Posts for Tag: programming

I got bored and recreated donut.c in C# (aka donut.NET)

While waiting on a release to finish, I got thinking about donut.c, then got more bored and made it in C#

Sincerest apologies to Andy Sloane, the formatting is awful and to be honest it's pretty much just his code line-for-line but in c#. I'm not sure if the worst part is my templated memset() or the nl() function (which inserts a new line in the buffer passed to Console.Write()). Hideous. It does manage to generate a passable torus rotating through two axes, however:

Blackbox on Mac OS X

Blackbox is a lightweight X11 window manager I used to use when I used linux as my main OS. The only UI elements on display by default is a small bar down the bottom to control what workspace you are using (called the "slit") and you can launch programs and configure blackbox from a menu visible when you right click the desktop:

It's quite nice to use something so uncluttered after the colourful noisy UIs I'm used to, so I figured I'd see if it's possible to use it under OS X and share the steps involved.

As a prerequisite make sure you have XQuartz installed as well as either Xcode or the Command Line Tools for Xcode. To get a working copy of blackbox you can either use MacPorts or build it from source by hand:

1a. MacPorts (easy)

First install macports, and open up a terminal window and enter the following

   $ sudo port install blackbox   

All the requisite dependencies should be downloaded for you and once it's complete you should have a functional blackbox binary installed in your system.

1b. Build by hand (less easy)

You'll likely need to download and install the following, as they're not provided by default in OS X (well one version of libtool is, but it's not what you want. To prevent overwriting this we'll use --prefix=/usr/local). I hacked together a script you can just copy + paste into your terminal (you'll need to enter your password to allow the `sudo make install` step to work.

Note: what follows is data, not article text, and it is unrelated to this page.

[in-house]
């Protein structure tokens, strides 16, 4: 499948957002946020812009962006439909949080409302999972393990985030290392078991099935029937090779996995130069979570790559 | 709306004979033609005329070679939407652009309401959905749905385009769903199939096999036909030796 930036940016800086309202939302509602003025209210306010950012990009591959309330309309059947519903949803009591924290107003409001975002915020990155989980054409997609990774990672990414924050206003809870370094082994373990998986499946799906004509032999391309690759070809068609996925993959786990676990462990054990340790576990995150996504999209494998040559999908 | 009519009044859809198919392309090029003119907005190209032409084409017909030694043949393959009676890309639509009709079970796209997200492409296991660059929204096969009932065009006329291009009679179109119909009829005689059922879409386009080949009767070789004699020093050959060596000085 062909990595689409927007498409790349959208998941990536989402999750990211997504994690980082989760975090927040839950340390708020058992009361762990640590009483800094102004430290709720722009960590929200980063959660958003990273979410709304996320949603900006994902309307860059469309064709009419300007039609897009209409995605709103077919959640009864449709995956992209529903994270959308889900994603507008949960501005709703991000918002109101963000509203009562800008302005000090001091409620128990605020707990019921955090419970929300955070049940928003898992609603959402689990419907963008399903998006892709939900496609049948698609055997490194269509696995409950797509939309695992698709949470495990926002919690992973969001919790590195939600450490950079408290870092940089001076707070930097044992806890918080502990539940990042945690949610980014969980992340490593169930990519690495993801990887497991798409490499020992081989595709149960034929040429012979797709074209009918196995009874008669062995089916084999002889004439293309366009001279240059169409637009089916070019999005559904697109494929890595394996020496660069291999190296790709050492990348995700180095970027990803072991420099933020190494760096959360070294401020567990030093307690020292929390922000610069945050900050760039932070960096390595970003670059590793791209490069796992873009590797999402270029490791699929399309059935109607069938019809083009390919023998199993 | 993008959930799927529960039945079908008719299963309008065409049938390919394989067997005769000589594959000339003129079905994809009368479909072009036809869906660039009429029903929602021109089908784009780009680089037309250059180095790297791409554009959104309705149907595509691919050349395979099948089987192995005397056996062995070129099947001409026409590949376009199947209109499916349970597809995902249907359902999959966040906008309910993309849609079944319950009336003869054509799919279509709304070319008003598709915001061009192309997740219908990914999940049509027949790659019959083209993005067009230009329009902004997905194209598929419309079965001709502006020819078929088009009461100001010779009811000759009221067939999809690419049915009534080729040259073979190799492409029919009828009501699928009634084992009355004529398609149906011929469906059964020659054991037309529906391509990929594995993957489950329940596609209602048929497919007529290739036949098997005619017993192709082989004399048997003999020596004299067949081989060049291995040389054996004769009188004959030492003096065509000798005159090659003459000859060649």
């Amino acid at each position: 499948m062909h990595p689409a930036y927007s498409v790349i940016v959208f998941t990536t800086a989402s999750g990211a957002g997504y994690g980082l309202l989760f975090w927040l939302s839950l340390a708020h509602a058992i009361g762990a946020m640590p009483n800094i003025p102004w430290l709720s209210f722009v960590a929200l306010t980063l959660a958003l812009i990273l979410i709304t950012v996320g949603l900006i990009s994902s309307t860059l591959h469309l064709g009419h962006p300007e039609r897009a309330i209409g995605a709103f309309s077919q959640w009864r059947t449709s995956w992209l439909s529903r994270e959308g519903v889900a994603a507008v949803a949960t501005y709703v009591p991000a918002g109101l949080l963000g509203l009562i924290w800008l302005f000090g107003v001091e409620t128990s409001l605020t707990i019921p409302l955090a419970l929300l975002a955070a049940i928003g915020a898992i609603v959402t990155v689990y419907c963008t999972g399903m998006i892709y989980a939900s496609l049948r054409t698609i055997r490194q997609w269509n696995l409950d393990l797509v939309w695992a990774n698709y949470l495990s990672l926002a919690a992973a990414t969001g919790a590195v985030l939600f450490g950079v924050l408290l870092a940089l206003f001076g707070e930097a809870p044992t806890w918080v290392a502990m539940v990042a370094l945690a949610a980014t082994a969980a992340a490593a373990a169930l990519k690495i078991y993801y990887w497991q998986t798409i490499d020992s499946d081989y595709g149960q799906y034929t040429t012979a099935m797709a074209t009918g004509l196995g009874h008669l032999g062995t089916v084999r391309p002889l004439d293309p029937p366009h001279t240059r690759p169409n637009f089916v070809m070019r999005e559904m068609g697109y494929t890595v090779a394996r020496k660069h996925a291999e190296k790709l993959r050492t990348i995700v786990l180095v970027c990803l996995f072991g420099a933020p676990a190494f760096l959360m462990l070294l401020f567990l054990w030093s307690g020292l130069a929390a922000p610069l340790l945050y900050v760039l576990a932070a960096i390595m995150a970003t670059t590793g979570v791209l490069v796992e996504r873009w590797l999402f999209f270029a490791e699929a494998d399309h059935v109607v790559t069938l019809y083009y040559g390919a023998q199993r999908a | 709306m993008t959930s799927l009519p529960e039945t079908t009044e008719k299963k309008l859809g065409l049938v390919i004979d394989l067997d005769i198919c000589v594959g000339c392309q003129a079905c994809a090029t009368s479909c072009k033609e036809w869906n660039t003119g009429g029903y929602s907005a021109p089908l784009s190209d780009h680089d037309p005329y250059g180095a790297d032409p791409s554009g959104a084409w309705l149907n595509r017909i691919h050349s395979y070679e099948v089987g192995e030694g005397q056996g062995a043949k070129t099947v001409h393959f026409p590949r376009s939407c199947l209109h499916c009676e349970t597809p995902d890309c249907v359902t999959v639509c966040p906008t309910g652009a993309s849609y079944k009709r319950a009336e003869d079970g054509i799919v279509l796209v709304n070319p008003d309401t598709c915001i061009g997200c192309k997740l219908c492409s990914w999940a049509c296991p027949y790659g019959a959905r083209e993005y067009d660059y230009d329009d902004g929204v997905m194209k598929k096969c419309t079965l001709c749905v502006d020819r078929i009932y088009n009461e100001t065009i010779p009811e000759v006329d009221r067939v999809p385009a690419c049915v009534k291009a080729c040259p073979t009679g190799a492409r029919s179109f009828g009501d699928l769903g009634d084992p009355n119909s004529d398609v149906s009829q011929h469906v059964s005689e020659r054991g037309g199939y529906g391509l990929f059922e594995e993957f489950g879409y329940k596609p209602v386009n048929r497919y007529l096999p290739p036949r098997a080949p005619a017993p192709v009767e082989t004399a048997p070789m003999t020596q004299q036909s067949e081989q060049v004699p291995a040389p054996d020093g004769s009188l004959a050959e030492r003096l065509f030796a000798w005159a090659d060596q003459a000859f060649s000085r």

Next grab the blackbox sources:

   
 $ cvs -d:pserver:anonymous@blackboxwm.cvs.sourceforge.net:/cvsroot/blackboxwm login </br>   
 $ cvs -z3 -d:pserver:anonymous@blackboxwm.cvs.sourceforge.net:/cvsroot/blackboxwm co blackbox   
 $ aclocal & autoheader && automake && autoreconf -i 
 
And do the standard ./configure && make && sudo make install malarkey. I ran into an odd error during ./configure where something to do with xft was dying. Running with -disable-xft didn't help, so I opted to skip it from the build by hand - you can do this by downloading this patch...

and then applying it + building:

  
 $ patch -P0 < fix_xft.patch 
 $ ./configure   
 $ make   
 $ sudo make install 

2. Configuration

By now you should have a working blackbox binary in /usr/local/bin. Now create an .xinitrc

  
 $ cat << END > ~/.xinitrc   
 PATH=$PATH:/usr/X11R6/bin   
 export PATH   xterm &   
 exec /usr/local/bin/blackbox   
 END 
 

3. Launch!

Open up XQuartz, go to Preferences and tick the "Full-screen mode" box, and on your keyboard hit ⌘-⌥-a (press and hold command, option and "a") and you'll see a lovely blackbox desktop. You can use the same sequence to switch back out of XQuartz and see your OS X desktop again.

Stupid Post-it Art Creator

I recently moved into a new floor in work which has giant windows - an excellent opportunity for post-it art. So knocked up a quick program in Processing (as it's easy and I'm lazy) to approximate given the fairly standard palette of colours below: